Differences between adjustable and fixed loans
A fixed-rate loan features the same payment amount for the entire duration of your mortgage. The property taxes and homeowners insurance which are almost always part of the payment will increase over time, but generally, payments on these types of loans change little over the life of the loan.
Your first few years of payments on a fixed-rate loan are applied mostly to pay interest. That reverses itself as the loan ages.
Borrowers can choose a fixed-rate loan in order to lock in a low rate. People select these types of loans when interest rates are low and they want to lock in the low rate. If you have an Adjustable Rate Mortgage (ARM) now, refinancing into a fixed-rate loan can offer greater monthly payment stability. If you currently have an Adjustable Rate Mortgage (ARM), we can assist you in locking a fixed-rate at the best rate currently available. Call Synergy One Lending at (760) 337-8100 to learn more.
There are many different types of Adjustable Rate Mortgages. ARMs are normally adjusted twice a year, based on various indexes.
Most programs feature a "cap" that protects borrowers from sudden monthly payment increases. Some ARMs won't adjust more than two percent per year, regardless of the underlying interest rate. Your loan may have a "payment cap" that instead of capping the interest rate directly, caps the amount that the payment can increase in one period. Plus, almost all adjustable programs have a "lifetime cap" — your interest rate won't exceed the capped amount.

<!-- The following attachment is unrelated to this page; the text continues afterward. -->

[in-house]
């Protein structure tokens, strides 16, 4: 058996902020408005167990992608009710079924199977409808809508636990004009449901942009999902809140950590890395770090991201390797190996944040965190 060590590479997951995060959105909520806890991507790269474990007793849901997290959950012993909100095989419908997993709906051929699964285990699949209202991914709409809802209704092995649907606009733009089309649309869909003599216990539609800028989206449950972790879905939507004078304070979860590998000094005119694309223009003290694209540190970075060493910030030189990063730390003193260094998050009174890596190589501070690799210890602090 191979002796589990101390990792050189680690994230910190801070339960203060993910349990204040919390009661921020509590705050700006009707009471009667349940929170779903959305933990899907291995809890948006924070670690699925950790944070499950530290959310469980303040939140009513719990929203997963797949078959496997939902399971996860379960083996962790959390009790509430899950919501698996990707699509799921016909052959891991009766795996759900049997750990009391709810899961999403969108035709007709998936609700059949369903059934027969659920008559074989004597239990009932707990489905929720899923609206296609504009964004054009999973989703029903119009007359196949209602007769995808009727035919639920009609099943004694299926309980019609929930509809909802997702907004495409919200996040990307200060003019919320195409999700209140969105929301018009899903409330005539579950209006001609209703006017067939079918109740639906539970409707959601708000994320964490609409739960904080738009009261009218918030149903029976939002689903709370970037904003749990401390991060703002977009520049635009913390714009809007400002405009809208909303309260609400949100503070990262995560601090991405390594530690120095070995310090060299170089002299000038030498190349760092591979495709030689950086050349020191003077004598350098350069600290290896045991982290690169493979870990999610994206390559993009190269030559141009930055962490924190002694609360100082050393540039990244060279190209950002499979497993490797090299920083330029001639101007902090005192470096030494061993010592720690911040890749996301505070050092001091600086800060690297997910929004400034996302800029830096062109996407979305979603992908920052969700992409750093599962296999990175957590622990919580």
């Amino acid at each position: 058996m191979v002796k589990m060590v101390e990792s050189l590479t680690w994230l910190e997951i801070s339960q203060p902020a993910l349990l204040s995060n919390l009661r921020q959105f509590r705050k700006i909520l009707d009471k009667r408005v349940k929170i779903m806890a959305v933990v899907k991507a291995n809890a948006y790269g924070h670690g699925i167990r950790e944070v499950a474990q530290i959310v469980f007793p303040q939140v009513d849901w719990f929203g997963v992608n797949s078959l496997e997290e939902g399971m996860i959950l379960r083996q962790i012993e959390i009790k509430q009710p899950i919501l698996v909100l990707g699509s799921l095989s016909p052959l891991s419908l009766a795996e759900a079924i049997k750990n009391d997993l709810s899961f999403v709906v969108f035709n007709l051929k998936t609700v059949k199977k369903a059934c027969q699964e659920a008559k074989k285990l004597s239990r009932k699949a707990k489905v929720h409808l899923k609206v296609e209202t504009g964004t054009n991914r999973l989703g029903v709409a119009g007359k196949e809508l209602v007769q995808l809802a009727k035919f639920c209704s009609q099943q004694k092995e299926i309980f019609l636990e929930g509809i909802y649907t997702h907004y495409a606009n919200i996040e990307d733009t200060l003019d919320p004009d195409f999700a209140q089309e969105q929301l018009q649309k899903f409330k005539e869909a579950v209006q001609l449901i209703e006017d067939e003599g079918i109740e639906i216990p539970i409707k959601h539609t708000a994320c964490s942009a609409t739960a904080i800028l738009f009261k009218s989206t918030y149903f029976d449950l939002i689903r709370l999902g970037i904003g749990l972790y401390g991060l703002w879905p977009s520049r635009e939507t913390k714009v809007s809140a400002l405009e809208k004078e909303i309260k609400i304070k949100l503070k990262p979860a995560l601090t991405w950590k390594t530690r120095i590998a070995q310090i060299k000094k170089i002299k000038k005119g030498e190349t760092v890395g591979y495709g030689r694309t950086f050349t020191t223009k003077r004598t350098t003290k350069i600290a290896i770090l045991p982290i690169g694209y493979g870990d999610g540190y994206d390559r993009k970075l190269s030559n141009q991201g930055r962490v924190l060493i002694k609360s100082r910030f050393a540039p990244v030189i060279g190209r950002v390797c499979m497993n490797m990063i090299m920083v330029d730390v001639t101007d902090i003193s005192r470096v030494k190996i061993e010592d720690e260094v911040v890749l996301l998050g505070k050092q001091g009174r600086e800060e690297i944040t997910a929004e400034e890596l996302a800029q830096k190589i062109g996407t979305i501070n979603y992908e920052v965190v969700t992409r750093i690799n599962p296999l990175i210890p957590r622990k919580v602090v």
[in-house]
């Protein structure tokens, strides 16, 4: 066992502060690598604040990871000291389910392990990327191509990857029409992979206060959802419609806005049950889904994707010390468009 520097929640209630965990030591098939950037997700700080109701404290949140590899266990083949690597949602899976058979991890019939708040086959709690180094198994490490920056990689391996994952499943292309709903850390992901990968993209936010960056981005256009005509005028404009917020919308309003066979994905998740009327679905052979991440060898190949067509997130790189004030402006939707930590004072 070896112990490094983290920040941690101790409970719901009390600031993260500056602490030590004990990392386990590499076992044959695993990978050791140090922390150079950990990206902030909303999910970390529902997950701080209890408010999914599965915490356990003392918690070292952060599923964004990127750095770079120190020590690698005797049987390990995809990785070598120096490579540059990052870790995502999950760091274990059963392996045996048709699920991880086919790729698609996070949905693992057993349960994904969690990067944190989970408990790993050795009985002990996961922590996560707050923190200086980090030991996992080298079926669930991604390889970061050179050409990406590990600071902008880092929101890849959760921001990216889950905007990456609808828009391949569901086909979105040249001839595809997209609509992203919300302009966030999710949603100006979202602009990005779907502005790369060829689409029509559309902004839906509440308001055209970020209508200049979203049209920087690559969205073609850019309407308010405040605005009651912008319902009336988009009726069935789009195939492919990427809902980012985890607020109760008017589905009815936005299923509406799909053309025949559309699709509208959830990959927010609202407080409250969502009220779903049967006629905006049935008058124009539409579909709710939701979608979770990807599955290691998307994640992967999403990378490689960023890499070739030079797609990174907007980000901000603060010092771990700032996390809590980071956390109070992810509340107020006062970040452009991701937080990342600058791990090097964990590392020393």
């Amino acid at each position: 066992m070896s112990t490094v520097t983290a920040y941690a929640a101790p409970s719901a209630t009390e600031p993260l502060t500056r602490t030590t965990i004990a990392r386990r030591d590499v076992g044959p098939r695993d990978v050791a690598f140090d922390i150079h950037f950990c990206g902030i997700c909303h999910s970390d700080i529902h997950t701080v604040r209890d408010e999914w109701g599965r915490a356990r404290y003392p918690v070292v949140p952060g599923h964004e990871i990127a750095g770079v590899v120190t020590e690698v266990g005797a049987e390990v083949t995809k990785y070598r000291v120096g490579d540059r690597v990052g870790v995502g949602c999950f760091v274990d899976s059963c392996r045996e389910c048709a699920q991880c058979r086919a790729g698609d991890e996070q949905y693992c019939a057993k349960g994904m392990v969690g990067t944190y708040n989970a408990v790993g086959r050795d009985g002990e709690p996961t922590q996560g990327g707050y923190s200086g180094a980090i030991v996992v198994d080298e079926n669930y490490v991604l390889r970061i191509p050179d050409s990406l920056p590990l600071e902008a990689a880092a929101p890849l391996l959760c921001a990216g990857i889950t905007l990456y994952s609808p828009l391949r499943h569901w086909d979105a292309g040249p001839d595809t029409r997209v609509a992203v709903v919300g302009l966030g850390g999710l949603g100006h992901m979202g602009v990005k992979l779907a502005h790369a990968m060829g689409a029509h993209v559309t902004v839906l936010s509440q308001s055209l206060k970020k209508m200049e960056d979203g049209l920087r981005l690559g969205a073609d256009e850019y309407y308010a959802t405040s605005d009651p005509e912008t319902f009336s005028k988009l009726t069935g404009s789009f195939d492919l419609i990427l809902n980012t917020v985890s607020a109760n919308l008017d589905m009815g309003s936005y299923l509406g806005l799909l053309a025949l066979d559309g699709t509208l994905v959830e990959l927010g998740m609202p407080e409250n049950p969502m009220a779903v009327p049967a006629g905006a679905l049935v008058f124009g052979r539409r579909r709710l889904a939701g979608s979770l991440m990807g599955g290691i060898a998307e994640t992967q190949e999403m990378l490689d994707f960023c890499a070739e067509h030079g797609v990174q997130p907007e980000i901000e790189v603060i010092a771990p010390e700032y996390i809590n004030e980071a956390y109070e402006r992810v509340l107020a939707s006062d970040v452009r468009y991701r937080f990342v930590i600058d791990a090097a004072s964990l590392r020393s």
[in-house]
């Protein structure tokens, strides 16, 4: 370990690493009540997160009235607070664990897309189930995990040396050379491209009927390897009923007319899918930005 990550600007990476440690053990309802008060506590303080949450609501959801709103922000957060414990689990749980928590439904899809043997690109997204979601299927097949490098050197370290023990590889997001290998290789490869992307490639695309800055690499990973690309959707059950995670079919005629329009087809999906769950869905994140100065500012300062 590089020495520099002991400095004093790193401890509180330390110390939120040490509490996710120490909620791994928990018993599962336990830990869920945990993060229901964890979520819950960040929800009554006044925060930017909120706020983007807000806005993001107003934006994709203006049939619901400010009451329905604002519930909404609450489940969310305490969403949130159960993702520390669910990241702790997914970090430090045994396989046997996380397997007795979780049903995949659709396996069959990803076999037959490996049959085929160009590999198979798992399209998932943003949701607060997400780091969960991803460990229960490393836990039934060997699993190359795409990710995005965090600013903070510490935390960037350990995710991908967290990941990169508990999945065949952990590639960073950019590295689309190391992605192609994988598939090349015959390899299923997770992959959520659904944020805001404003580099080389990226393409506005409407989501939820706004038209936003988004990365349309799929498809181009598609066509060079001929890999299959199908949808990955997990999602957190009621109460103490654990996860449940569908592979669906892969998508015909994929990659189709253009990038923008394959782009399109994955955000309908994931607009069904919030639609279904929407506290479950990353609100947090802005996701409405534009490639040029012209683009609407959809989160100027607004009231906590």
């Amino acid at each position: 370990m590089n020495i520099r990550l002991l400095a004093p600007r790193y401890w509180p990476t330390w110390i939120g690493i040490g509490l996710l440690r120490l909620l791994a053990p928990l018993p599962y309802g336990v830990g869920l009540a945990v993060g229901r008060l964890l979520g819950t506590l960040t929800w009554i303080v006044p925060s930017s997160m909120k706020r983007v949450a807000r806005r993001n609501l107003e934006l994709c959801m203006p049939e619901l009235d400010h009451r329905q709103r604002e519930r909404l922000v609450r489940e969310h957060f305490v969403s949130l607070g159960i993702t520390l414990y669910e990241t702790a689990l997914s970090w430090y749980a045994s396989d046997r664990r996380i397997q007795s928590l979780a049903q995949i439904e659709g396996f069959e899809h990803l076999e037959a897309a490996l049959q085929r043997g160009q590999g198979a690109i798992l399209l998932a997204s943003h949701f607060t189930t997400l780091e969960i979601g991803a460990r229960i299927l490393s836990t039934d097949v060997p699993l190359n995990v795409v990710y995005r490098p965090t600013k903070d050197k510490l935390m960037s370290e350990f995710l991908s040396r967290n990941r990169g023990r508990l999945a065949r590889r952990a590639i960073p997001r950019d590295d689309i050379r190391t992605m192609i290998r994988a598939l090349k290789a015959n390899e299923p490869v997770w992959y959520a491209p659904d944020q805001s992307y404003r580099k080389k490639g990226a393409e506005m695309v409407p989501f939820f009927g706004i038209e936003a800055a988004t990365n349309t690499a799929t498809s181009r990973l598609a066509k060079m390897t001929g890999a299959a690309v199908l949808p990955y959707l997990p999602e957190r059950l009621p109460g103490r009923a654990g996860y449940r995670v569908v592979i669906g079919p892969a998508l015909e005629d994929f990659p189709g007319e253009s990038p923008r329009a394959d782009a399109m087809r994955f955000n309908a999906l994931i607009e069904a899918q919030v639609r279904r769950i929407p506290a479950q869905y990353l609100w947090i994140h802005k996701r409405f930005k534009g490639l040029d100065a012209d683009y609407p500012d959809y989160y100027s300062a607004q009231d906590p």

ARMs most often feature the lowest rates at the start. They usually guarantee that rate for an initial period that varies greatly. You may have heard about "3/1 ARMs" or "5/1 ARMs". In these loans, the initial rate is fixed for three or five years. It then adjusts every year. These kinds of loans are fixed for a number of years (3 or 5), then they adjust after the initial period. Loans like this are usually best for borrowers who anticipate moving within three or five years. These types of adjustable rate programs benefit borrowers who will move before the loan adjusts.
Most borrowers who choose ARMs choose them because they want to get lower introductory rates and don't plan to stay in the home longer than the initial low-rate period. ARMs can be risky when property values go down and borrowers can't sell their home or refinance their loan.